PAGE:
Interviews, contacts, unions, youths and Burma VJ

I was out and about early last Saturday morning, covered in head to toe with waterproofs, to report on the STUC march. The final story is below this article but I was able to make some valuable contacts in the union world. Joy Dunn who is the President of the STUC was able to put me in touch with Fiona Low at the PCS and she was an invaluable help. The interviews I was able to carry out gave my story some real flesh.

On Friday I visited the Scottish Parliament and was able to see the Scottish Youth Parliament in action. I have to say I was very impressed by what I saw. The youngsters involved in debates about mosquito devices and political education in schools were knowledgeable, authoritative and assertive. Andrew Deans who had started the petition gave us an impromptu press conference afterwards and handled it in a manner way beyond his years. The Youth Parliament is definitely a very good thing and more people should be aware of it.

One final inspiring incident happened during my global current affairs lecture when we were shown the dvd Burma VJ. For those unfamiliar with it is a documentary based on footage filmed in the oppressive state of Burma by ‘guerilla’ journalists, the VJs of the title. These journalists risk arrest, beatings and death to film and highlight the human rights violations taking place in their country. There are many fine investigative journalists in this country but none have to take the risks of their Burmese counterparts. To carry on after seeing people beaten and even shot for doing the same thing is awe-inspiring.

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Unions warn of strikes as 20,000 march against cuts.

Protesters march through Edinburgh

By Andy Mackie

STUC president Joy Dunn yesterday called for an organised programme of industrial action as 20,000 people marched in Edinburgh .

Members of unions including PCS, Unison, EIS and Prospect heard a succession of speakers attack the coalition governments spending review. The STUC used the event as a launch pad for a concentrated campaign against the cuts.

Union activists and officials gathered early on Saturday morning to distribute banners and flyers. By 10:30 am the Market Street area was buzzing with unions and political organisations. Among them is the PCS union who represent over 30,000 members in government departments throughout Scotland. Dougie Brownlie is the communications officer for the Ministry of Defence branch which has around 2000 members in Scotland. Brownlie was keen to stress that any cuts made to the civilian employees he represents would have serious consequences. He said: “Every single MoD job has an effect on the frontline directly or indirectly. Be it staff responsible for the payment of troop’s wages or our members out on the ground in Iraq and Afghanistan.”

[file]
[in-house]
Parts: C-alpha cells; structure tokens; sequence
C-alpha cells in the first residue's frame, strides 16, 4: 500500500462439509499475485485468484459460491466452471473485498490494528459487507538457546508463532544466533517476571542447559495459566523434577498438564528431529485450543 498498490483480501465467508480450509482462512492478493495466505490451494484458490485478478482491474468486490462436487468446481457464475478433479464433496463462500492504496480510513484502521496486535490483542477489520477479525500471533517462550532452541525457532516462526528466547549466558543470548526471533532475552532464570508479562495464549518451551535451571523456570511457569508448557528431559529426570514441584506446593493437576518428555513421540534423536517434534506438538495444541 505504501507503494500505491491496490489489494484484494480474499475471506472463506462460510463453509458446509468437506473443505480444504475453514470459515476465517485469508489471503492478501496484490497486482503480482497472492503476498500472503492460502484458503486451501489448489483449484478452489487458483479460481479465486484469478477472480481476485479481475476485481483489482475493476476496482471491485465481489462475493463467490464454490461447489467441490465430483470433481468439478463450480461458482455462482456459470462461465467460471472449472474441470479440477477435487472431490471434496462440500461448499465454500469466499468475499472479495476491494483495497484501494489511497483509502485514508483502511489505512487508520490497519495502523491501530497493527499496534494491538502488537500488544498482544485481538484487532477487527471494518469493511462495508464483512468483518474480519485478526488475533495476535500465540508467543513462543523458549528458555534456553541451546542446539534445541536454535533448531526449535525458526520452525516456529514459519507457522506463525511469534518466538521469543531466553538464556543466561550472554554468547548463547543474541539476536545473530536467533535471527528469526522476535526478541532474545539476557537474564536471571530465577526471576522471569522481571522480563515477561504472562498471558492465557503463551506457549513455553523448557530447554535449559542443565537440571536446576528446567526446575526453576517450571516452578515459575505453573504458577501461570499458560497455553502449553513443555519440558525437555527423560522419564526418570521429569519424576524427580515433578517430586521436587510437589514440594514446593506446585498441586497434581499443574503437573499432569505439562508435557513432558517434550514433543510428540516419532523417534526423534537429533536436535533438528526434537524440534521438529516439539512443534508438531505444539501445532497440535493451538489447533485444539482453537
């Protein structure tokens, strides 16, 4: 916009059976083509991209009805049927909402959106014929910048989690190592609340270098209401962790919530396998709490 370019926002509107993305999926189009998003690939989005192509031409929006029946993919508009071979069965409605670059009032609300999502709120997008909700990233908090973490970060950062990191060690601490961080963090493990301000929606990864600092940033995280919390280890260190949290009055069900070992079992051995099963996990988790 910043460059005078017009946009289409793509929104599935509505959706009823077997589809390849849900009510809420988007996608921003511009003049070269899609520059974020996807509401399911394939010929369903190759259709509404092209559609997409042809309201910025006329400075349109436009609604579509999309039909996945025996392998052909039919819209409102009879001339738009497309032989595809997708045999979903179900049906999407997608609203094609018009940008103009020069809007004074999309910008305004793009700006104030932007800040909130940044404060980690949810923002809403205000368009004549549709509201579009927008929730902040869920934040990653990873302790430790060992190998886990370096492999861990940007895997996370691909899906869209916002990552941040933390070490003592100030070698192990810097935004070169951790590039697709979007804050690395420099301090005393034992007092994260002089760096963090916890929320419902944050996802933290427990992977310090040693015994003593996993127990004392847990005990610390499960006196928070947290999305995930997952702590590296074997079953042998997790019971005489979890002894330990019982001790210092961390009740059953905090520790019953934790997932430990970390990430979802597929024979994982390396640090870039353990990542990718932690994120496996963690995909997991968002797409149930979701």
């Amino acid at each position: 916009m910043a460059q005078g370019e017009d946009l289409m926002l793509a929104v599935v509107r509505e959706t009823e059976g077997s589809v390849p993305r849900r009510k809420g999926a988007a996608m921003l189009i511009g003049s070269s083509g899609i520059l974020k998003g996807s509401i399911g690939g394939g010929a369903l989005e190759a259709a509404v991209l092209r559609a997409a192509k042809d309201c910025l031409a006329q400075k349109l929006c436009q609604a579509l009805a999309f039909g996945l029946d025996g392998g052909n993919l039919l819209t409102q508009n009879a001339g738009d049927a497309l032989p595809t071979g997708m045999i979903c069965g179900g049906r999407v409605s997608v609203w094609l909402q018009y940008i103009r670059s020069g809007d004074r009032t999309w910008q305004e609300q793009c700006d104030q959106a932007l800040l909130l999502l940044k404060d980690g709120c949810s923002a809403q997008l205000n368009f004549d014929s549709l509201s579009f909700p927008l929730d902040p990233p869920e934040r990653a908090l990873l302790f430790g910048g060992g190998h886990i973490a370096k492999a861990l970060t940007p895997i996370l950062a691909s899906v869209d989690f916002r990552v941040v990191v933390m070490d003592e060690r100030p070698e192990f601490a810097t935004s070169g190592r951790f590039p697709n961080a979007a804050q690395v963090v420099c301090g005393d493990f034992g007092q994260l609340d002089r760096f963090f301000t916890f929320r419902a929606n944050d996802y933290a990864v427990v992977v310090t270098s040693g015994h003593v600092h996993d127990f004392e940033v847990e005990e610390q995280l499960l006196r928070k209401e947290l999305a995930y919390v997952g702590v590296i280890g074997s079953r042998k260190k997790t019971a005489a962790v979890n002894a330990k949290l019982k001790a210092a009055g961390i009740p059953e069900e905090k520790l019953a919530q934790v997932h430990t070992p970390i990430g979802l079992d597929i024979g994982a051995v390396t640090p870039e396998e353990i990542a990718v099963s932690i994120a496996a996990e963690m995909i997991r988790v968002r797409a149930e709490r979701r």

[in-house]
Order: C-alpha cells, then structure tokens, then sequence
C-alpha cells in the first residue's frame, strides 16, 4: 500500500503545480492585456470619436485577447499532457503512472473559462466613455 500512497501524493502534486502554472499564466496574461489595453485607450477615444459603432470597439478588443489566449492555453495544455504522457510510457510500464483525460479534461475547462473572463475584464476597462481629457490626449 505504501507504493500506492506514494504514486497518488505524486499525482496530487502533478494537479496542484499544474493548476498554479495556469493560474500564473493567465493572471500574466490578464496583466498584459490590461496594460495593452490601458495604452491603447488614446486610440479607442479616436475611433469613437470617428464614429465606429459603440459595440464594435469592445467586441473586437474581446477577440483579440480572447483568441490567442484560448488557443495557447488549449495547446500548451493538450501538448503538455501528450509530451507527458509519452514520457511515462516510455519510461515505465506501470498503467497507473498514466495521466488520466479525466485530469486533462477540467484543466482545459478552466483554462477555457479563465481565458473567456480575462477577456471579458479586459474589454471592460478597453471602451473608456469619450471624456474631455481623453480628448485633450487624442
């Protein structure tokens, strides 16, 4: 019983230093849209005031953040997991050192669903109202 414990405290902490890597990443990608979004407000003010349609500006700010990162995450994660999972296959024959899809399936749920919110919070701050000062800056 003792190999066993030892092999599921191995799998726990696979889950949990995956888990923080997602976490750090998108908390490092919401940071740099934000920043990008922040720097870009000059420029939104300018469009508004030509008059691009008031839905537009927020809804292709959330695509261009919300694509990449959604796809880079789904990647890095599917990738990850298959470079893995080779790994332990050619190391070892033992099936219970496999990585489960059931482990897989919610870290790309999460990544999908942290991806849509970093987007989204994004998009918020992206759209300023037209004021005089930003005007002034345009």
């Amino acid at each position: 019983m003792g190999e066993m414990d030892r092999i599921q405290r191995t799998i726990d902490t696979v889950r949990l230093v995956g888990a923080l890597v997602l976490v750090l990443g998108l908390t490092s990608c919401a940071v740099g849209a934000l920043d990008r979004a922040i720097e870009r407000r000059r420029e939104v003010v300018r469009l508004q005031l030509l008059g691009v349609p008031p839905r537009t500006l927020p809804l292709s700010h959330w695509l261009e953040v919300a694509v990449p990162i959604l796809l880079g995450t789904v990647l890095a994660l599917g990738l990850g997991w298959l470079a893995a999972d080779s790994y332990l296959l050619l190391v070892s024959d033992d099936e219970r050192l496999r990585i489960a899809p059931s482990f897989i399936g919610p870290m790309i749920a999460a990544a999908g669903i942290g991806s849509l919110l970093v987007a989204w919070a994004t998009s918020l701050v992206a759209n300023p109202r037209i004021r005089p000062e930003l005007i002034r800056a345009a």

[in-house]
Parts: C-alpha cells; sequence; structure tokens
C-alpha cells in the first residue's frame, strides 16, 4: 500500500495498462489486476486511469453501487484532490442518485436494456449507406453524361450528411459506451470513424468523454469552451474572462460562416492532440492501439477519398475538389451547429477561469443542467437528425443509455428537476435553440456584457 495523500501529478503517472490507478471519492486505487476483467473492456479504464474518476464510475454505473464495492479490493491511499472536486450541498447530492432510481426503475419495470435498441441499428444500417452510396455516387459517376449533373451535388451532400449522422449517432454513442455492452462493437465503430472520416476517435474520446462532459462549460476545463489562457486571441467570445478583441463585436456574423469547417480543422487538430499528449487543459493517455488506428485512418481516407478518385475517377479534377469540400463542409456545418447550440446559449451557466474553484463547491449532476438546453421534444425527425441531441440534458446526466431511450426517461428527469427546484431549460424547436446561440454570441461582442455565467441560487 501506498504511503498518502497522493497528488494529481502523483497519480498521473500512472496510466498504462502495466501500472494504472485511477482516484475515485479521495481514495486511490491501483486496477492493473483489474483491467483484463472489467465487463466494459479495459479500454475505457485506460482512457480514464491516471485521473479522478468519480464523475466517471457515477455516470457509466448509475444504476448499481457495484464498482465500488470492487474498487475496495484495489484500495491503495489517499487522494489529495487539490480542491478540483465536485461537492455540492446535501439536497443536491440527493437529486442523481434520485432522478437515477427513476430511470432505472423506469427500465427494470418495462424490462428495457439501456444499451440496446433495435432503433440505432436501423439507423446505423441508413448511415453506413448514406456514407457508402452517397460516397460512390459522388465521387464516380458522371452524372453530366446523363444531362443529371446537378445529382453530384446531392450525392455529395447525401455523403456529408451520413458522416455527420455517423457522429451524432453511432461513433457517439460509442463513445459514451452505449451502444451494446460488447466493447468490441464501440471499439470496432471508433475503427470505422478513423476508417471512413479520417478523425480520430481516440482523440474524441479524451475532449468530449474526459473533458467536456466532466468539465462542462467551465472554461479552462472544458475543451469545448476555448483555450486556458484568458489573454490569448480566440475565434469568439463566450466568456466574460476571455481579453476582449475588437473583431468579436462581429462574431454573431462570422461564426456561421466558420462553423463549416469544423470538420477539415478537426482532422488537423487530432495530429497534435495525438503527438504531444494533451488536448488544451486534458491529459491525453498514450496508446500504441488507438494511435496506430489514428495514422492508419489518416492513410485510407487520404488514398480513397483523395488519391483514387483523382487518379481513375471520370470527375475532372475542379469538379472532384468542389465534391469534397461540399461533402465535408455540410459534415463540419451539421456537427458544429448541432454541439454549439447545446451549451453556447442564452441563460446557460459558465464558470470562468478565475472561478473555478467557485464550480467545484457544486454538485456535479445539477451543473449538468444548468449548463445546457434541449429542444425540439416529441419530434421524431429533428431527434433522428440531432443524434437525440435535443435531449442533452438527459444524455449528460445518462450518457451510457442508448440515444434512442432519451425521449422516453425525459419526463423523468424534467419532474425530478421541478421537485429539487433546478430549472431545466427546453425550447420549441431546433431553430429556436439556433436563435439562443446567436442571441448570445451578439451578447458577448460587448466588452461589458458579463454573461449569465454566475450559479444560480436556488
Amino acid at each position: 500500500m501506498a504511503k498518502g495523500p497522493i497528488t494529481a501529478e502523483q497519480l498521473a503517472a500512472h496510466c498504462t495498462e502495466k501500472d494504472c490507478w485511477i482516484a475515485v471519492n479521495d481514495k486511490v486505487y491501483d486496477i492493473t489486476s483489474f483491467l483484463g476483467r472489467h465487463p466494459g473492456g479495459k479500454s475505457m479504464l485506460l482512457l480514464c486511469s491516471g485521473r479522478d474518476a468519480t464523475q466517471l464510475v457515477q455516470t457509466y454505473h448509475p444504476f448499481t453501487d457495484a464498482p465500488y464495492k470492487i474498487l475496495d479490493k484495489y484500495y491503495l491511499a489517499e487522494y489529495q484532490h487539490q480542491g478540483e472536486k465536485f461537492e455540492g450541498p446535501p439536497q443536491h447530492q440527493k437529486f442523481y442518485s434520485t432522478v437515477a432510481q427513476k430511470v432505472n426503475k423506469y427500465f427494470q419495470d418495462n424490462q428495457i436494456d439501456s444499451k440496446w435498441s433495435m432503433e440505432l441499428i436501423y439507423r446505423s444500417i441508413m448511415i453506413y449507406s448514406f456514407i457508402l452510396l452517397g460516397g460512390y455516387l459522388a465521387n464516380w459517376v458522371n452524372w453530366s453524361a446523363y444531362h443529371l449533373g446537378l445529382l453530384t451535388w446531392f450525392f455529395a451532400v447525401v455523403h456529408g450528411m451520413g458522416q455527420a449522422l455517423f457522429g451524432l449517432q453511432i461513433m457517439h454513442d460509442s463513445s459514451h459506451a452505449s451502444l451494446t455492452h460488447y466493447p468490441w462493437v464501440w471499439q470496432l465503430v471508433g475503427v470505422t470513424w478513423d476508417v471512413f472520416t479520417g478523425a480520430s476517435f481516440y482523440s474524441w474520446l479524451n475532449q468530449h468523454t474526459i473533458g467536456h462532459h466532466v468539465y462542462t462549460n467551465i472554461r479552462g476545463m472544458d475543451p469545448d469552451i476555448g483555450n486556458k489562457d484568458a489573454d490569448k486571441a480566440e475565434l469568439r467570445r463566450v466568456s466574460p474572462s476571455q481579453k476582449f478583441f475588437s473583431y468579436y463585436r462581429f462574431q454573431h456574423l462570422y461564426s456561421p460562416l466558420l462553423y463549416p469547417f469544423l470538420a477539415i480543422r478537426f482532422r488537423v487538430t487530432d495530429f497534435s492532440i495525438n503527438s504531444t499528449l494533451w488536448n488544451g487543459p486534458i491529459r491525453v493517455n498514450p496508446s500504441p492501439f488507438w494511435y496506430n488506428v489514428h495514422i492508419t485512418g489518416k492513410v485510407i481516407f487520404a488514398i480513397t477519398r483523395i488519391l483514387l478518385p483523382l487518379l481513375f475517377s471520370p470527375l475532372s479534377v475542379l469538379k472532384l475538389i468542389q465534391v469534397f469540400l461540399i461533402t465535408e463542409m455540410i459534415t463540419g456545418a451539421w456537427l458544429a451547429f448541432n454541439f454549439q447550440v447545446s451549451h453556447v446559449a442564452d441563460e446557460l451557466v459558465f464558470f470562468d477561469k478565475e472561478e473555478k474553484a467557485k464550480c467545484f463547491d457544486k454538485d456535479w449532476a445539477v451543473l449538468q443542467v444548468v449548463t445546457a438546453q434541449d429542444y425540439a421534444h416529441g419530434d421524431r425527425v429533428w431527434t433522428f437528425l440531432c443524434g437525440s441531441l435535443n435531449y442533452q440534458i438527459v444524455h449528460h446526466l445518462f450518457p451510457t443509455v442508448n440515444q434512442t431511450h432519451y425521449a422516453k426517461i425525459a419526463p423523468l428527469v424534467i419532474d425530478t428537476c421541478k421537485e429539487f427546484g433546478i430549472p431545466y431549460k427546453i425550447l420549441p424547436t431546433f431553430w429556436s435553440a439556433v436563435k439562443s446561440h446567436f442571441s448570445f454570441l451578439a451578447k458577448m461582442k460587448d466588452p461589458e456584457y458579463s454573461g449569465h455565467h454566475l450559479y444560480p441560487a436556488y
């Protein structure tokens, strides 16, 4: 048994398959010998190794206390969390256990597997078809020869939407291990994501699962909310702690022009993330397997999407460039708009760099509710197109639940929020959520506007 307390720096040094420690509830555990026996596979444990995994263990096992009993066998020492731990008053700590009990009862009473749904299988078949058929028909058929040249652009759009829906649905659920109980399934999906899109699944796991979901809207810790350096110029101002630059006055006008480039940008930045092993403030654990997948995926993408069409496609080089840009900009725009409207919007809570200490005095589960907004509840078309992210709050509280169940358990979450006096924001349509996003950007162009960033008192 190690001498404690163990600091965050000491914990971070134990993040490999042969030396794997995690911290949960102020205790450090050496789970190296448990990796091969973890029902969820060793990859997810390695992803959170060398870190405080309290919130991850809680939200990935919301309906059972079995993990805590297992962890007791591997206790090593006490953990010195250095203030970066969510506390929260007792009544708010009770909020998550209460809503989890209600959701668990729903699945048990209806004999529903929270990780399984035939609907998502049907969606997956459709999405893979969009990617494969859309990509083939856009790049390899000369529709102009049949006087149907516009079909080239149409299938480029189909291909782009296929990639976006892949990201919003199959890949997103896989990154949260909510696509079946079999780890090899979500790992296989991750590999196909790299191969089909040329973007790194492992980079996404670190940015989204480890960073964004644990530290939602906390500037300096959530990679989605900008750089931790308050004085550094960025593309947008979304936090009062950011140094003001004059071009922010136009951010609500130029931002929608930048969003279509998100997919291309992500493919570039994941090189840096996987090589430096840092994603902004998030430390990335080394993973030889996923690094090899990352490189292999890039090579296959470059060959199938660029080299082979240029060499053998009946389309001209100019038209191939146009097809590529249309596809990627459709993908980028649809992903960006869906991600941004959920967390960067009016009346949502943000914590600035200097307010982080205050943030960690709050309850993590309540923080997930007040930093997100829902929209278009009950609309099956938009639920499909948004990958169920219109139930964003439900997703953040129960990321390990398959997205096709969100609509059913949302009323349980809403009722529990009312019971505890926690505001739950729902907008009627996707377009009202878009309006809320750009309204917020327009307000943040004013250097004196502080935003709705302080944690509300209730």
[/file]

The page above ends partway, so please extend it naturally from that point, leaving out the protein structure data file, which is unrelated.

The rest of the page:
As the start of the march approached East Market Street was filled to bursting point . More and more people filed down the narrow thoroughfare that still remained to seek out their union or organisation . Teachers, police officers and fire fighters jostled for position alongside well-known political figures like George Galloway and Colin Fox.

Eventually the march began to snake slowly through Edinburgh towards Princes Street Gardens. Whistles, vuzuzelas, bagpipes and brass bands filled the air with noise as thousands of banners created a sea of colour. Among the official banners were  homemade ones and it is these that reveal most hostility towards the Conservatives. A middle-aged man held a sign that read ‘Ta Ta Thatcher’, showing the depth of feeling still held against the ailing iron lady and her party. Indeed both  Dunn and STUC general secretary Grahame Smith would evoke the ghost of Thatcherism in their addresses.

Many of those marching were ordinary union members who are anxious about their future. One such person is 30-year-old Stuart McIver who has been employed by the Scottish Government for ten years. He feels that his working environment is suffering already: “People don’t think the cuts are fair and certainly they are in fear of losing their jobs. People who have had sick leave are looking over their shoulder.”

At the rally Smith set out the campaigns stance: “We launched this campaign to dispel the myth that there is no economic alternative to these cuts. There is an alternative. Get people back to work, get the economy growing again and the public finances will largely take care of themselves.”,  he continued: “We also launched this campaign to expose the lie that it is those with the broadest shoulders that will bear the brunt of the cuts.”

From the platform  Dunn said: “Today is not the end of this campaign but the start.” She rounded off her speech with the following: “A line has been drawn in the sand. The time has come for organised, coordinated industrial action.”

After the rally Dunn said that she felt that massive job cuts were inevitable and on these she said: “I am insulted by the assumption that these jobs are some sort of backroom functions. These are frontline jobs delivering benefits, tax credits and other vital services.” On the proposed industrial action Dunn feels that the public will be supportive: “Absolutely, people are soon going to be faced with the stark reality of these cuts.”